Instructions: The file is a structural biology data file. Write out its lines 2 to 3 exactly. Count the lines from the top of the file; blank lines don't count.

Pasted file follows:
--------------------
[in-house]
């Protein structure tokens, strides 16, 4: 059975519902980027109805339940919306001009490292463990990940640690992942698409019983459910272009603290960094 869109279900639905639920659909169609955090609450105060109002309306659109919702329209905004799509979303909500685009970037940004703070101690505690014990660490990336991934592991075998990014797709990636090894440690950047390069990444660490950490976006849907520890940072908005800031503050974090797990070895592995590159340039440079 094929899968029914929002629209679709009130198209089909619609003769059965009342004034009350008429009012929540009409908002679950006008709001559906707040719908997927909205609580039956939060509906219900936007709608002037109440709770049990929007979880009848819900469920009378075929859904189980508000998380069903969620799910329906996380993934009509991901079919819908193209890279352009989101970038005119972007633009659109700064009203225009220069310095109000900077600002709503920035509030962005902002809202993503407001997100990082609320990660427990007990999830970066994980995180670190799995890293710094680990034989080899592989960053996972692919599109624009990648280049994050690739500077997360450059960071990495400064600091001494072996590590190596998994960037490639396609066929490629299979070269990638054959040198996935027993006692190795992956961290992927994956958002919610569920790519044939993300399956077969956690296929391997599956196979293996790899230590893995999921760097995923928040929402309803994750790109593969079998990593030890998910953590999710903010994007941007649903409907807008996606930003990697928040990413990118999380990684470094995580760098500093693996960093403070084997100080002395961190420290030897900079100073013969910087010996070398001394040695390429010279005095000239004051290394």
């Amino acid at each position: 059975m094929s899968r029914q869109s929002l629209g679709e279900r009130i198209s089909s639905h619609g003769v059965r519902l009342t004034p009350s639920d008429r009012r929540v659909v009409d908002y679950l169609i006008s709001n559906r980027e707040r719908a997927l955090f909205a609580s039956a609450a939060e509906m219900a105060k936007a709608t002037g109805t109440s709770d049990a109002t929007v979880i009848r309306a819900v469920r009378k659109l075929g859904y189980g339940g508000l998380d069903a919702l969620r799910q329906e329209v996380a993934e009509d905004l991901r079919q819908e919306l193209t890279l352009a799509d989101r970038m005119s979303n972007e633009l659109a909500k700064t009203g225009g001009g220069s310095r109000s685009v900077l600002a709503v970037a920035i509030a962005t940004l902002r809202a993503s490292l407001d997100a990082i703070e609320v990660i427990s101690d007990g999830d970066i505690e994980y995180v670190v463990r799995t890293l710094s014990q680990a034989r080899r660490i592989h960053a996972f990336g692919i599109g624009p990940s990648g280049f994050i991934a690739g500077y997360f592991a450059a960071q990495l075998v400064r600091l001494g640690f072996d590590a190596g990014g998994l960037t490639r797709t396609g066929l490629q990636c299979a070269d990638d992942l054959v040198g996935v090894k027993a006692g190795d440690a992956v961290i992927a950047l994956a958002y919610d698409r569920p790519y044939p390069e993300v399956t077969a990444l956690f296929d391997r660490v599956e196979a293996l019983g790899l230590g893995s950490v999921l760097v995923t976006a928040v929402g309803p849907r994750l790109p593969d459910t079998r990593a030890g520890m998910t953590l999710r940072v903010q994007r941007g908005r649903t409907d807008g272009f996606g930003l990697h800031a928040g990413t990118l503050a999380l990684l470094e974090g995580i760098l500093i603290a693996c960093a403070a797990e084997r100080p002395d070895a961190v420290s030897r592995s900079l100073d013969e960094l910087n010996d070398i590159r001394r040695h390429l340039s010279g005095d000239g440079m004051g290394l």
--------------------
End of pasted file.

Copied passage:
């Protein structure tokens, strides 16, 4: 059975519902980027109805339940919306001009490292463990990940640690992942698409019983459910272009603290960094 869109279900639905639920659909169609955090609450105060109002309306659109919702329209905004799509979303909500685009970037940004703070101690505690014990660490990336991934592991075998990014797709990636090894440690950047390069990444660490950490976006849907520890940072908005800031503050974090797990070895592995590159340039440079 094929899968029914929002629209679709009130198209089909619609003769059965009342004034009350008429009012929540009409908002679950006008709001559906707040719908997927909205609580039956939060509906219900936007709608002037109440709770049990929007979880009848819900469920009378075929859904189980508000998380069903969620799910329906996380993934009509991901079919819908193209890279352009989101970038005119972007633009659109700064009203225009220069310095109000900077600002709503920035509030962005902002809202993503407001997100990082609320990660427990007990999830970066994980995180670190799995890293710094680990034989080899592989960053996972692919599109624009990648280049994050690739500077997360450059960071990495400064600091001494072996590590190596998994960037490639396609066929490629299979070269990638054959040198996935027993006692190795992956961290992927994956958002919610569920790519044939993300399956077969956690296929391997599956196979293996790899230590893995999921760097995923928040929402309803994750790109593969079998990593030890998910953590999710903010994007941007649903409907807008996606930003990697928040990413990118999380990684470094995580760098500093693996960093403070084997100080002395961190420290030897900079100073013969910087010996070398001394040695390429010279005095000239004051290394």
């Amino acid at each position: 059975m094929s899968r029914q869109s929002l629209g679709e279900r009130i198209s089909s639905h619609g003769v059965r519902l009342t004034p009350s639920d008429r009012r929540v659909v009409d908002y679950l169609i006008s709001n559906r980027e707040r719908a997927l955090f909205a609580s039956a609450a939060e509906m219900a105060k936007a709608t002037g109805t109440s709770d049990a109002t929007v979880i009848r309306a819900v469920r009378k659109l075929g859904y189980g339940g508000l998380d069903a919702l969620r799910q329906e329209v996380a993934e009509d905004l991901r079919q819908e919306l193209t890279l352009a799509d989101r970038m005119s979303n972007e633009l659109a909500k700064t009203g225009g001009g220069s310095r109000s685009v900077l600002a709503v970037a920035i509030a962005t940004l902002r809202a993503s490292l407001d997100a990082i703070e609320v990660i427990s101690d007990g999830d970066i505690e994980y995180v670190v463990r799995t890293l710094s014990q680990a034989r080899r660490i592989h960053a996972f990336g692919i599109g624009p990940s990648g280049f994050i991934a690739g500077y997360f592991a450059a960071q990495l075998v400064r600091l001494g640690f072996d590590a190596g990014g998994l960037t490639r797709t396609g066929l490629q990636c299979a070269d990638d992942l054959v040198g996935v090894k027993a006692g190795d440690a992956v961290i992927a950047l994956a958002y919610d698409r569920p790519y044939p390069e993300v399956t077969a990444l956690f296929d391997r660490v599956e196979a293996l019983g790899l230590g893995s950490v999921l760097v995923t976006a928040v929402g309803p849907r994750l790109p593969d459910t079998r990593a030890g520890m998910t953590l999710r940072v903010q994007r941007g908005r649903t409907d807008g272009f996606g930003l990697h800031a928040g990413t990118l503050a999380l990684l470094e974090g995580i760098l500093i603290a693996c960093a403070a797990e084997r100080p002395d070895a961190v420290s030897r592995s900079l100073d013969e960094l910087n010996d070398i590159r001394r040695h390429l340039s010279g005095d000239g440079m004051g290394l």